cantonese-opera
Cantonese Opera

Traditional opera in Hong Kong is primarily done in temporary theaters built from bamboo scaffolding and rolled aluminum sheeting. Electrical lines are then run along the bamboo for house lights and circulating fans. The stage and house are also built from bamboo, giving the floor an uneven spongy feeling. I can’t imagine the support joists are close together because the floor visibly sags as you walk on it.

The opera works freelance and tours around Southern China on about a two year cycle. So we won’t see the next one for a while. They are paid by the village association in full, then the village sells the tickets in blocks to the various families. The families then dispense the tickets to friends and family as gifts. So the opera is less about watching opera and more about showing face during a week long outdoor festival. Which works great ’cause otherwise foreigners like me would never have a chance to see anything like this. And, people who attend the opera don’t seem to pay the actual production much attention and spend most of the time gossiping and eating salty fish on a stick. I prefer the sui yun tze which is a dough ball stuffed with squid and covered with a mayonnaise sauce and seaweed. Very yummy.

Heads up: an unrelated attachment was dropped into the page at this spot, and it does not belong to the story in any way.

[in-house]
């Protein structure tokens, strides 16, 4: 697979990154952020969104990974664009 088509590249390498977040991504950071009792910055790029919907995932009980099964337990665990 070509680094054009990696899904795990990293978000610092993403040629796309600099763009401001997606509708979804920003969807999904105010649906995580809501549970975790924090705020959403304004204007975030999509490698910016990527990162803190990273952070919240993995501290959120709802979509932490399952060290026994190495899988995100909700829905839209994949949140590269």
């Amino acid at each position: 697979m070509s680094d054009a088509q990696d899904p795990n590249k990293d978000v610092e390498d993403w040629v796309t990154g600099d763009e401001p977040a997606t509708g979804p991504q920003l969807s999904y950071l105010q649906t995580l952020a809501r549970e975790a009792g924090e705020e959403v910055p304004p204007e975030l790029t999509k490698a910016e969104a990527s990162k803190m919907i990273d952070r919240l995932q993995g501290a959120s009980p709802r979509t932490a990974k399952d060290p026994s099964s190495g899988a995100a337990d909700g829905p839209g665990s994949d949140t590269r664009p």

02-08-11-shek-o-opera

For the sake of disclosure, I did the drawing and painting a while back and saved them for a day like today when I was being slammed at work. Please forgive me, I promise to actually draw tomorrow. 🙂

Cantonese Opera
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2 thoughts on “Cantonese Opera

  • February 9, 2011 at 1:33 pm
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    That’s interesting, about the temporary theatres. I didn’t know that about traditional opera 🙂

    Reply
    • February 9, 2011 at 6:08 pm
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      Hi Asrai – today’s opera in China operates much like theatre in England back in the early Renaissance: there are a limited number of opera theatre buildings that cater to the wealthy, and popular opera travels wherever work can be found. But to be clear, China also has regular theatres with permanent homes much like in the USA that play “straight” plays. Any how, enough history, hope the Keys treated you well.

      Reply

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